- Used a wider variety of shots
- Consistent use of Landscape shots, to avoid Vertical video syndrome
- Used a tripod a lot more for more stabilised raw footage
Saturday, 21 May 2016
This week's highly anticipated session revolved around iMovie basics. Having never used iMovie before and having never been proactive enough to seek out online tutorials, I was thrilled to have the opportunity for small group mentoring on iMovie basics.
Not knowing anything about how the tool works, iMovie looks quite intimidating. You know what you want to do but you just don't quite know how to do it. Having some sandpit time to make a movie without any expectations of quality and content allowed us to explore and discover the many functions of iMovie, all of which were so easy to access and apply as long as you simply know how!
I was able to make the following movie within a couple of hours. The overarching theme: A day in the life of a Hub 5 learner.
If I did it again, there are a few things I would have done differently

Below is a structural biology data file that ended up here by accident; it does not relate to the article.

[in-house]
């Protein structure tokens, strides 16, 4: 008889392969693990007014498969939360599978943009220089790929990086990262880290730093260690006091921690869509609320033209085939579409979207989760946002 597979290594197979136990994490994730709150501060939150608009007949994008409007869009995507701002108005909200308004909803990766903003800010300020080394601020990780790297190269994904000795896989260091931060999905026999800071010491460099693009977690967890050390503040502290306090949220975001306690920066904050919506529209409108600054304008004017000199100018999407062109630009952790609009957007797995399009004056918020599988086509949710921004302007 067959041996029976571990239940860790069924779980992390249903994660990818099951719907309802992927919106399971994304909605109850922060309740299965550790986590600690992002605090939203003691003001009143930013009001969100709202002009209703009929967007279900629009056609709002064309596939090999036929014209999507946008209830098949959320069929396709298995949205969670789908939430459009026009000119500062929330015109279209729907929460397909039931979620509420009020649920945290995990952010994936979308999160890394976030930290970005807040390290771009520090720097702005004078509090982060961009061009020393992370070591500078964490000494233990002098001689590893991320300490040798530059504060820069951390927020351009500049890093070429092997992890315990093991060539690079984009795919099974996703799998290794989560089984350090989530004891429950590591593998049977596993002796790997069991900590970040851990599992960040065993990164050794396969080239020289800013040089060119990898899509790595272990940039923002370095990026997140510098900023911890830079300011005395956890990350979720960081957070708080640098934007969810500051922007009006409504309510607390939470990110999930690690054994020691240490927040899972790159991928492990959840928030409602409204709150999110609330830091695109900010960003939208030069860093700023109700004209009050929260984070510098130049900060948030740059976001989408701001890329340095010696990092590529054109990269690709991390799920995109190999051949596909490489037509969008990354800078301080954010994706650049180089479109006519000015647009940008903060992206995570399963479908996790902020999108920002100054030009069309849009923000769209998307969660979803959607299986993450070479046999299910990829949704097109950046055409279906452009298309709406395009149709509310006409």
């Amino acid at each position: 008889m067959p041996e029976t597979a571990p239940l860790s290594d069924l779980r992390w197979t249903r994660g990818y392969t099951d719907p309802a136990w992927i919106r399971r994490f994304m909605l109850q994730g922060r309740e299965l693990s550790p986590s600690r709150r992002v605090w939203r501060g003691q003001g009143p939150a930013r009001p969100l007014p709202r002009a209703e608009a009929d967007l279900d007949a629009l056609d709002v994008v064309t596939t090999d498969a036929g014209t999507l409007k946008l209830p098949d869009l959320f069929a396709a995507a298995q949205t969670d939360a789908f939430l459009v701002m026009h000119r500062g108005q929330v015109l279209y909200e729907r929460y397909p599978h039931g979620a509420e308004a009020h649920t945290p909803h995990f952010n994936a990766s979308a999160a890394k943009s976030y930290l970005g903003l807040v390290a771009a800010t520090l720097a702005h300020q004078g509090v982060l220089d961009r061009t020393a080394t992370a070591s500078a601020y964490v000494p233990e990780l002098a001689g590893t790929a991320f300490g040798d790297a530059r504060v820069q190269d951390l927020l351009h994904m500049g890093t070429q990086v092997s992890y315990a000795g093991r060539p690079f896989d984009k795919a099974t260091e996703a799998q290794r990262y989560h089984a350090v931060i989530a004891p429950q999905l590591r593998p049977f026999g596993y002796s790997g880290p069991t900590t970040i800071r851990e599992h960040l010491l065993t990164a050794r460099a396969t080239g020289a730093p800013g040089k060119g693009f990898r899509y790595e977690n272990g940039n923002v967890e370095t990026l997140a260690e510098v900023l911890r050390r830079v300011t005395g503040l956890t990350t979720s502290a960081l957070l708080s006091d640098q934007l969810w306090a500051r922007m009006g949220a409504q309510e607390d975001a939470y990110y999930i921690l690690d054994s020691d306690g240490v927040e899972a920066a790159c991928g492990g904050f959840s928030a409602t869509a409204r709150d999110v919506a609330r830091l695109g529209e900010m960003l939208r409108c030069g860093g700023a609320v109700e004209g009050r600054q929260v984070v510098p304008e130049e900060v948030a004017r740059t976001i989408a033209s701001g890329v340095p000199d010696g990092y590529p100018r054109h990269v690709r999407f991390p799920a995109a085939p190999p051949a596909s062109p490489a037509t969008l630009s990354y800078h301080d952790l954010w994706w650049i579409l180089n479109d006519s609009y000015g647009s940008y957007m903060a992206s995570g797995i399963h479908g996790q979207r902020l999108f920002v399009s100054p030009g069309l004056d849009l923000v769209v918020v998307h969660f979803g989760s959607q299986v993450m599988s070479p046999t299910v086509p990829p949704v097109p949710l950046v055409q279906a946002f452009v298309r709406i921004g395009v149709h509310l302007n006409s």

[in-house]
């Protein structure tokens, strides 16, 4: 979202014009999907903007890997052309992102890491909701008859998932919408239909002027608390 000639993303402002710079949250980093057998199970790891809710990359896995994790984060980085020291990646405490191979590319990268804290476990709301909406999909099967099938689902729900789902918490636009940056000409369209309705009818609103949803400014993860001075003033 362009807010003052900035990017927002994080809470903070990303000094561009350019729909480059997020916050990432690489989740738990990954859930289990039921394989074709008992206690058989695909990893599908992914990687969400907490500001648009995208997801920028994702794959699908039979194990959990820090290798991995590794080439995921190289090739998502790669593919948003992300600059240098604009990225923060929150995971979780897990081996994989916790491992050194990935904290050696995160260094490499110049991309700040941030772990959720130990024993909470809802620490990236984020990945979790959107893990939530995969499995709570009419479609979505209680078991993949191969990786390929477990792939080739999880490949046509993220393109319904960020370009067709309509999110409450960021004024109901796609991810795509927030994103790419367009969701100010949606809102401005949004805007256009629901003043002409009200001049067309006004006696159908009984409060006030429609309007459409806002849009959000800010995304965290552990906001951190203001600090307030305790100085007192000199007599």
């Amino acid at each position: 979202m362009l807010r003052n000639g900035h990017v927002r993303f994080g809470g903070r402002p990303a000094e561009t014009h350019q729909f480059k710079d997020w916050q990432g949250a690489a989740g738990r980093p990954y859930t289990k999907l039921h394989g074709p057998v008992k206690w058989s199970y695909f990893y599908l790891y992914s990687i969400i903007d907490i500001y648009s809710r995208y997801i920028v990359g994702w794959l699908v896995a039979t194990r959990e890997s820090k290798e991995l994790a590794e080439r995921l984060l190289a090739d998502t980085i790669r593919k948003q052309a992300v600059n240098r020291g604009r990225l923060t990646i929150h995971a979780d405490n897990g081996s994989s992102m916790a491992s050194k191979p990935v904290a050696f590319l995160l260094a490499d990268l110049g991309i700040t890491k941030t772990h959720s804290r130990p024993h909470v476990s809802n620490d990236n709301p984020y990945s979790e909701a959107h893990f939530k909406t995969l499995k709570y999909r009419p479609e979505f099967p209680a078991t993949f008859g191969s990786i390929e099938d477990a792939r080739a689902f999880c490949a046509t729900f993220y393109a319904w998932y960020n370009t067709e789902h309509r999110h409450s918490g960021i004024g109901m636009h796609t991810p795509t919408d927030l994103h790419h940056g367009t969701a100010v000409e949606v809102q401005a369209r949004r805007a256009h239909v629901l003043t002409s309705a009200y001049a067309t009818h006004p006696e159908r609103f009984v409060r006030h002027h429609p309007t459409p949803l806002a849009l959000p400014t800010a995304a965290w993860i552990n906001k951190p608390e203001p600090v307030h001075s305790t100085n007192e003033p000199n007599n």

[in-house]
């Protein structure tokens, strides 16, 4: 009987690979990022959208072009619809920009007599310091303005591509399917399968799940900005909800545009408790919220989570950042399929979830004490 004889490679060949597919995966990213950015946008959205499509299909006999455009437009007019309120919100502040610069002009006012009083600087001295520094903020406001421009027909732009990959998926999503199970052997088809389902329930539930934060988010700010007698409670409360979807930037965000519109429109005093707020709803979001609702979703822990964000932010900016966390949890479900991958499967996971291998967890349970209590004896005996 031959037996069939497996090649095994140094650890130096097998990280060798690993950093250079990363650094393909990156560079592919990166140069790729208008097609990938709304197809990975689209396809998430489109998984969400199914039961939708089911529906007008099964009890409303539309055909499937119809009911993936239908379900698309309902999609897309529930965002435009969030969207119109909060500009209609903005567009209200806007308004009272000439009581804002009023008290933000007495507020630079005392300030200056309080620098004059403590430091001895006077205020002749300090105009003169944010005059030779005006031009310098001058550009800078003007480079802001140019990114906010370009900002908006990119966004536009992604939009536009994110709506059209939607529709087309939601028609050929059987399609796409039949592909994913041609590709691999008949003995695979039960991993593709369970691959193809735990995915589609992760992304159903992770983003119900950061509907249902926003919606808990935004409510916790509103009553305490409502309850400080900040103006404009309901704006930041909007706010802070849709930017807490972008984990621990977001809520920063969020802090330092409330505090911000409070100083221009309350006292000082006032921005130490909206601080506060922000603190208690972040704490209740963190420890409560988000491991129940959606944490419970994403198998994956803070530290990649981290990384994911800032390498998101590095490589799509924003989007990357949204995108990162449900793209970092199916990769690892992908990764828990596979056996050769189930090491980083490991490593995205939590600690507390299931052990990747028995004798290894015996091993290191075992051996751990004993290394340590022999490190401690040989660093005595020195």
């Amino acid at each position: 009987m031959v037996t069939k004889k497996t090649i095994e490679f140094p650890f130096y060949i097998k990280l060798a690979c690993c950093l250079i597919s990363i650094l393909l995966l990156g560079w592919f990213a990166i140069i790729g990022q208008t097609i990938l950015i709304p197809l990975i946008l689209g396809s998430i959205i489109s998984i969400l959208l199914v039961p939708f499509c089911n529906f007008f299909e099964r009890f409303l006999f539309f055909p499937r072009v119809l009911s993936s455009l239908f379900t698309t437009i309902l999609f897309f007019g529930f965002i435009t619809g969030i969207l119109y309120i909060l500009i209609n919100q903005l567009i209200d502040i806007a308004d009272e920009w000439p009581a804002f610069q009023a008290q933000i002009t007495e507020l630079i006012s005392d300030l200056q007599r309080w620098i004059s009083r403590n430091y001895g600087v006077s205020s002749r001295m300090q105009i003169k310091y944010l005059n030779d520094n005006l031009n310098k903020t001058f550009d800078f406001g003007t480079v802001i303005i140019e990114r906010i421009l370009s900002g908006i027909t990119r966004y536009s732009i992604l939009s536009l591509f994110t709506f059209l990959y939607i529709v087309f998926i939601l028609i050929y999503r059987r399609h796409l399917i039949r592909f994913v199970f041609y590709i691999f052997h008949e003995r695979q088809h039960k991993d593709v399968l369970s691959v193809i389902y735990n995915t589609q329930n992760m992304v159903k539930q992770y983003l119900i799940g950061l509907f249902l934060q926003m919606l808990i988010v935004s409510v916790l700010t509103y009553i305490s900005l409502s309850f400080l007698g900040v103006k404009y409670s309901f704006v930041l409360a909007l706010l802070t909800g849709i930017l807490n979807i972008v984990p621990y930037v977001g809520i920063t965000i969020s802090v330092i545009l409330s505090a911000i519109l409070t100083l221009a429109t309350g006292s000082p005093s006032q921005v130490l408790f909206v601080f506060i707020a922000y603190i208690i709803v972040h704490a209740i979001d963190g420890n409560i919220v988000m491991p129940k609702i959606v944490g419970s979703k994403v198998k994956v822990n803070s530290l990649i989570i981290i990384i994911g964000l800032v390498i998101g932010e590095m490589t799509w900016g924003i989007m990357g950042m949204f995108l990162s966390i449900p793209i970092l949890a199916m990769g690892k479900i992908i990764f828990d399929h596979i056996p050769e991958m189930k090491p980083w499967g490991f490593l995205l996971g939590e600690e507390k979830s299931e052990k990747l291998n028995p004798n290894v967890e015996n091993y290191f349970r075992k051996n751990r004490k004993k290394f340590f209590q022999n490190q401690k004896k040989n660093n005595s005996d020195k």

Putting on my reflective teacher lense, I took more than just the tangible skills away from today's session. Had we been put on the spot to create a video to be submitted for judging, there would have been more pressure on learning the technical skills and we would not have been able to put much effort into the actual content. Allowing us the time to play however, meant that we were able to build our confidence in using the tool so that when we are required to use it for an authentic task, we can focus more on the content. The same goes for my learners. When introducing a new digital tool it is important to let them play before hand so that when they are required or want to use it for a specific task, they spend most of their energy developing content rather than exerting most of their energy to learn technical skills. Definitely something I am going to be more aware of when in the classroom.